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The Santa Clause 3: The Escape Clause

  • compiled by Jeffrey Overstreet Copyright Christianity Today International
  • 2006 1 Jan
  • COMMENTS
The Santa Clause 3: The Escape Clause
from Film Forum, 11/09/06

Tim Allen's blockbuster Christmas franchise continues with The Santa Clause 3: The Escape Clause, which features Martin Short as that chilly scoundrel Jack Frost.

Is this third installment an example of excellent family entertainment, more Hollywood mediocrity, or just a chance to take advantage of tired holiday shoppers willing to spend money to distract their kids for 90 minutes?

David DiCerto (Catholic News Service ) calls it a "lame third go-round" and a "yuletide clunker." He says, "[D]on't expect your belly to shake with laughter like a bowl full of jelly. More likely you'll be looking for an escape clause—or route—of your own. … The movie's sweet message about the importance of family and the power of love, unfortunately, comes wrapped in a slapdash script clumsily directed by Michael Lembeck, who, in rightly criticizing the crass commercialization of Christmas, forwards a secular view of the holiday that ignores its religious underpinning."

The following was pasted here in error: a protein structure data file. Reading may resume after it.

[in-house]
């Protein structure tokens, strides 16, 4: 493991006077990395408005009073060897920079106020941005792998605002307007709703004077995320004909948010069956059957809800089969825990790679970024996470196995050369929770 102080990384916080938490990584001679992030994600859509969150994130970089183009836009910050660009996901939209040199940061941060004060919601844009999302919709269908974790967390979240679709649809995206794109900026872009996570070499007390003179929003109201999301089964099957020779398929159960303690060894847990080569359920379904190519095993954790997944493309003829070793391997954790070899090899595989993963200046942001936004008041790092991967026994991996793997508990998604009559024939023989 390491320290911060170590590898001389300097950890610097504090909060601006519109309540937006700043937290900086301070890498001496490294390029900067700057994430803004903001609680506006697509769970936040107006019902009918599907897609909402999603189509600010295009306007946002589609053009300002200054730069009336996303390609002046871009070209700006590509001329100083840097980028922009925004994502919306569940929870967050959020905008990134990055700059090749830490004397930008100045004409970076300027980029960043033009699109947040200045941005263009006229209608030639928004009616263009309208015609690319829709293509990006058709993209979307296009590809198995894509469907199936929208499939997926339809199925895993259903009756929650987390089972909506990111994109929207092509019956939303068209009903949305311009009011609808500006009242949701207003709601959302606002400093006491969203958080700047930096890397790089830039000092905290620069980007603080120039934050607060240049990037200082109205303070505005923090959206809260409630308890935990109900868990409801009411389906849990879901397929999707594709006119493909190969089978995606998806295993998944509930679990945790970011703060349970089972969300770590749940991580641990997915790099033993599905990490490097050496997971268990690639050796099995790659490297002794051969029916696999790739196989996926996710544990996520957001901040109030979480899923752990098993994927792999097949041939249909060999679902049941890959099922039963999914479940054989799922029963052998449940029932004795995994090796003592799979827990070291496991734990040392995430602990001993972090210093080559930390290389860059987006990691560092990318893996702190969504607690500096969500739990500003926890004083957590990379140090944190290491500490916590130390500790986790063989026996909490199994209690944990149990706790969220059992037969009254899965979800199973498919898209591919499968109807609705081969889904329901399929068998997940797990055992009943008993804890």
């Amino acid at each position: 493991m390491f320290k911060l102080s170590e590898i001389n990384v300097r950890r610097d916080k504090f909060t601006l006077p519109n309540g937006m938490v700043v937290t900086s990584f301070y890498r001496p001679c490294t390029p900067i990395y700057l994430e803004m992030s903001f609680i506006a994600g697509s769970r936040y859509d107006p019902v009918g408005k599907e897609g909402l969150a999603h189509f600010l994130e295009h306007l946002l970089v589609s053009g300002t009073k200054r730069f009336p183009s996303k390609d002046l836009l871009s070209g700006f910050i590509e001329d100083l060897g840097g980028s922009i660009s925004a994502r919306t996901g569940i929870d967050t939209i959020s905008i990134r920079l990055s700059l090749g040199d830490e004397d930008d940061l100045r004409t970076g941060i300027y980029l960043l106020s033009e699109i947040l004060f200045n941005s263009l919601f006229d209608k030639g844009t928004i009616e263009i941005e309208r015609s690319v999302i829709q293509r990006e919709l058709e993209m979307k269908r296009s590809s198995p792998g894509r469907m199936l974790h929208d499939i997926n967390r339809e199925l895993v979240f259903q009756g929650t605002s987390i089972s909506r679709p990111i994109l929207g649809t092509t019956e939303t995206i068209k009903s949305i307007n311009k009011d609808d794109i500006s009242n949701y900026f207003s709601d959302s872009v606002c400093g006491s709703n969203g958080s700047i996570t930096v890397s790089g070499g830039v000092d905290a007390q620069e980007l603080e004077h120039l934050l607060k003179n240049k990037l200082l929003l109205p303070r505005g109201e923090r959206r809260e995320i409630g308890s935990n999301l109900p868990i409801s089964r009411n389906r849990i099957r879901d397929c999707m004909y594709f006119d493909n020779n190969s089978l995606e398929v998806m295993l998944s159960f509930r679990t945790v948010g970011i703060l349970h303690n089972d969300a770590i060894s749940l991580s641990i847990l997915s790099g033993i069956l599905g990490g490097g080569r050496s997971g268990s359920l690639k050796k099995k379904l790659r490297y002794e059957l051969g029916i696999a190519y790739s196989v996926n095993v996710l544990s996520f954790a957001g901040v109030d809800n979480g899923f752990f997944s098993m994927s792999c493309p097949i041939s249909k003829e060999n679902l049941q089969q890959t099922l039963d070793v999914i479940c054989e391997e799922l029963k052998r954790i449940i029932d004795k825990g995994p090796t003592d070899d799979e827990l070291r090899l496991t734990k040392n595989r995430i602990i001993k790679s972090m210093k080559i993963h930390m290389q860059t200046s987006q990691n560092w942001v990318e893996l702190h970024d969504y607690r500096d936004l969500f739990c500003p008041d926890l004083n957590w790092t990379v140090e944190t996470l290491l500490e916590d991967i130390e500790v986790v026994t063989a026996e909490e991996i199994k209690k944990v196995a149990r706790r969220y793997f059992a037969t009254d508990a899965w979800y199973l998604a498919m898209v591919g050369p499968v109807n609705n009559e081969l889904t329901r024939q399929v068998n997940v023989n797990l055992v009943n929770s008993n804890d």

Lisa Rice (Crosswalk) says, "Despite its dips and lags in interest here and there, the kids in the screening really enjoyed the movie and said they'd recommend it to others.For parents, again it's sad that almost all Christmas movies fill our kids' heads with Santa and elves and reindeer and sleighs—and even good things like hoping and wishing and helping and family.But they completely ignore the reason for the season—the celebration of our wonderful Lord." Still, she encourages people to "enjoy yet another year of Hollywood's mindless holiday entertainment!"

Bob Smithouser (Plugged In) says it "keeps its dialogue as clean as freshly fallen snow" and includes "a realistic glimpse of the fallout from divorce." He also notes "great messages" like "the need to be honest and gracious with relatives, and persevere through trials to fulfill a calling. Parents can even use Jack Frost's ambitions and deceptions as examples of how Satan tries to tempt and distract us."

Mainstream critics want to freeze out the whole Santa Clause franchise.


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